Working in Vancouver



British Columbia’s business hub is Vancouver. Although, the number of company head offices is less compared to Calgary and Toronto, Vancouver remains one of Canada’s most prosperous cities.

General Outlook

According to Statistics Canada, 108,700 jobs were created in April 2010, with British Columbia being included in this number. As the gateway to the Pacific Rim, Vancouver is Canada's largest port and ranks first in North America for foreign exports. The Port of Vancouver generates a total of 69,200 jobs. Prominent companies that have headquarters in the city include IBM, Microsoft, Intel, CDC Software, McKesson Corporation, SAP, Kodak, and Ericsson.

The city features an employment rate of 60.2% and an expat population of 45%, with major job industries being in trade, film, natural resources, technology and tourism sectors. Employment opportunities in hospitals, educational institutions, software development and bio-technology are continually increasing. In order to work in the medical field, one needs to have a certified medical license. Currently, job opportunities in demand include construction and medical technology. For more information on international credentials, visit The Canadian Information Centre for International Credentials (CICIC) website.

Work Visa and Other Requirements 

When working temporarily in Canada, a work permit is needed, while those who seek permanent residency are not required to obtain a work permit. The employer needs to confirm with the Human Resources and Social Development Canada (HRSDC) if the applicant is eligible to work in Canada. For more details, visit the Citizenship and Immigration Canada website.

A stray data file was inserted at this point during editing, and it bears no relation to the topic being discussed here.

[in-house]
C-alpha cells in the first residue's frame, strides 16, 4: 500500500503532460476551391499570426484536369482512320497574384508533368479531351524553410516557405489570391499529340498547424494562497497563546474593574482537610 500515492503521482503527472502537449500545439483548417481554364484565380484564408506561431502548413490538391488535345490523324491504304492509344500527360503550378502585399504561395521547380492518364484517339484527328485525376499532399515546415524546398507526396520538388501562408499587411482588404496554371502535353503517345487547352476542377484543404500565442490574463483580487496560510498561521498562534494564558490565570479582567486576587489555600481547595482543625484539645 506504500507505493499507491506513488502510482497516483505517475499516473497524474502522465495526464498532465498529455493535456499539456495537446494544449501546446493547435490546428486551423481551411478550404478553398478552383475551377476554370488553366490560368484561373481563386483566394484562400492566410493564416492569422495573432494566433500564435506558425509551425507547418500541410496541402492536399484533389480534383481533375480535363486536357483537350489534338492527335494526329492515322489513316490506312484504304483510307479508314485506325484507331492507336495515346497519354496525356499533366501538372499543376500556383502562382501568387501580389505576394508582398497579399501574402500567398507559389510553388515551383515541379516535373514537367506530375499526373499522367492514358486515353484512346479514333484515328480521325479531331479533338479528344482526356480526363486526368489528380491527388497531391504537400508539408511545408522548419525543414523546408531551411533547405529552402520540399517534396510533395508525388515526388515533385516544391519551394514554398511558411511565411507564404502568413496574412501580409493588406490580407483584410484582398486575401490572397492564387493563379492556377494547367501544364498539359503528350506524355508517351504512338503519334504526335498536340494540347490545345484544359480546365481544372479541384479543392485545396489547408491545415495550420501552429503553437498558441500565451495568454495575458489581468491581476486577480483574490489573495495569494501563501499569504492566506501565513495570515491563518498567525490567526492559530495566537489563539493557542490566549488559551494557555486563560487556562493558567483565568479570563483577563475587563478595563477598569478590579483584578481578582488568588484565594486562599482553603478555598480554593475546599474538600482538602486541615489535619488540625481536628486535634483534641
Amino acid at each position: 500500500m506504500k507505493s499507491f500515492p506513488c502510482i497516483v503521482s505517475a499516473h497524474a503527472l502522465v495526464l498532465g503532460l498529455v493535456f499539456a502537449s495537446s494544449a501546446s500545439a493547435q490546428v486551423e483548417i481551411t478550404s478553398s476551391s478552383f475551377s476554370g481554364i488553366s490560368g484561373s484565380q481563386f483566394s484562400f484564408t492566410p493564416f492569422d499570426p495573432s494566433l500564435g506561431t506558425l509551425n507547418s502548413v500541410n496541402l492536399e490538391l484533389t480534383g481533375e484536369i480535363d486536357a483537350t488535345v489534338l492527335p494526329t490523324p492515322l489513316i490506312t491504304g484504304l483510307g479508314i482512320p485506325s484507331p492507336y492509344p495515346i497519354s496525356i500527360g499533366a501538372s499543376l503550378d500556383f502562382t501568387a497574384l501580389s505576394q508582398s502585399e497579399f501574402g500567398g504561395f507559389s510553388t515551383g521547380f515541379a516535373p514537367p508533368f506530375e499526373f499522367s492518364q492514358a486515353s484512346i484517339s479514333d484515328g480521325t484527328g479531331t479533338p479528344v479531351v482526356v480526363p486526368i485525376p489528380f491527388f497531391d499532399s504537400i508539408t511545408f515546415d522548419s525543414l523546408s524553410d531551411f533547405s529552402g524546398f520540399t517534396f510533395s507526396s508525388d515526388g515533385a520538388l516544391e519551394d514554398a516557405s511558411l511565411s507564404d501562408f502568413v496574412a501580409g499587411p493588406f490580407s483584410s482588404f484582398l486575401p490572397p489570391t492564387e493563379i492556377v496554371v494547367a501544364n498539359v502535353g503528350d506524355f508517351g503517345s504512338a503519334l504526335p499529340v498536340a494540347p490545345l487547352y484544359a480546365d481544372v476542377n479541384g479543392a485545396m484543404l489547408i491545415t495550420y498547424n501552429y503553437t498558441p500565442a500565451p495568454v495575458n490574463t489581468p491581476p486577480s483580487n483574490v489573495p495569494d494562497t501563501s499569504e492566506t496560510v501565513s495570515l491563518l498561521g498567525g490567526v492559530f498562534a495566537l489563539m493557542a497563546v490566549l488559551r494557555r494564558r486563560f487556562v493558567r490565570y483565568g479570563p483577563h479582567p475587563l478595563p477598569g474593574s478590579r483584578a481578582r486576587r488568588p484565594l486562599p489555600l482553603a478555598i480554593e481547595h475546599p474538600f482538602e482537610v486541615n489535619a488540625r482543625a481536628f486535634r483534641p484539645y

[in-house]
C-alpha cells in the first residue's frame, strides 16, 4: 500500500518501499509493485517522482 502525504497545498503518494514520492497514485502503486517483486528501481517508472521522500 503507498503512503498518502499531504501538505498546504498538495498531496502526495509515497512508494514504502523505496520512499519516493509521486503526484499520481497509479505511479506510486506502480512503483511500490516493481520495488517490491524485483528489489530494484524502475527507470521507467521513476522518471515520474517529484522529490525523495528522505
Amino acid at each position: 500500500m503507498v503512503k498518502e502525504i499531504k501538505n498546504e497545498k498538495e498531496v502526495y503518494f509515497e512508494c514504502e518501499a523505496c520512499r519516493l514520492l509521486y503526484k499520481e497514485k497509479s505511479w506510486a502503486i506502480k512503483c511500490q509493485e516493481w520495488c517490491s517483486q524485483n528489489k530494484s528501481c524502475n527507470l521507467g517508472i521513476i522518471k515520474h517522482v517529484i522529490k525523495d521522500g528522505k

Business etiquette

In general, business etiquette in Vancouver is the same in any part of the Western world; locals practice shaking hands before and after a meeting, maintaining eye contact while shaking hands, exchanging business cards after initial introduction, and do not often use titles or surnames.

Unlike Toronto, Vancouver is not as work-oriented because Vancouverites have learned to balance work and leisure. Offices in Vancouver are going ‘casual' and no longer require suits. One can certainly go to work in jeans. Nonetheless, professionalism is still expected despite the relaxed work environment.

Working Hours

Standard hours of work vary depending on the industry. When working for the service industry, expect the working hours to be 40 hours per week, where any work beyond 40 hours is considered overtime.


For computer engineers, expected yearly average wage is around CAD$40-$60,000.00 for recent graduates while those with experience get approximately CAD$60-80,000.00 yearly. Most often, salary packages include health and dental insurance.

British Columbia's 2010 minimum wage is set at CAD$8.00 per hour. Presently, the monthly salary earned is C$5,617.



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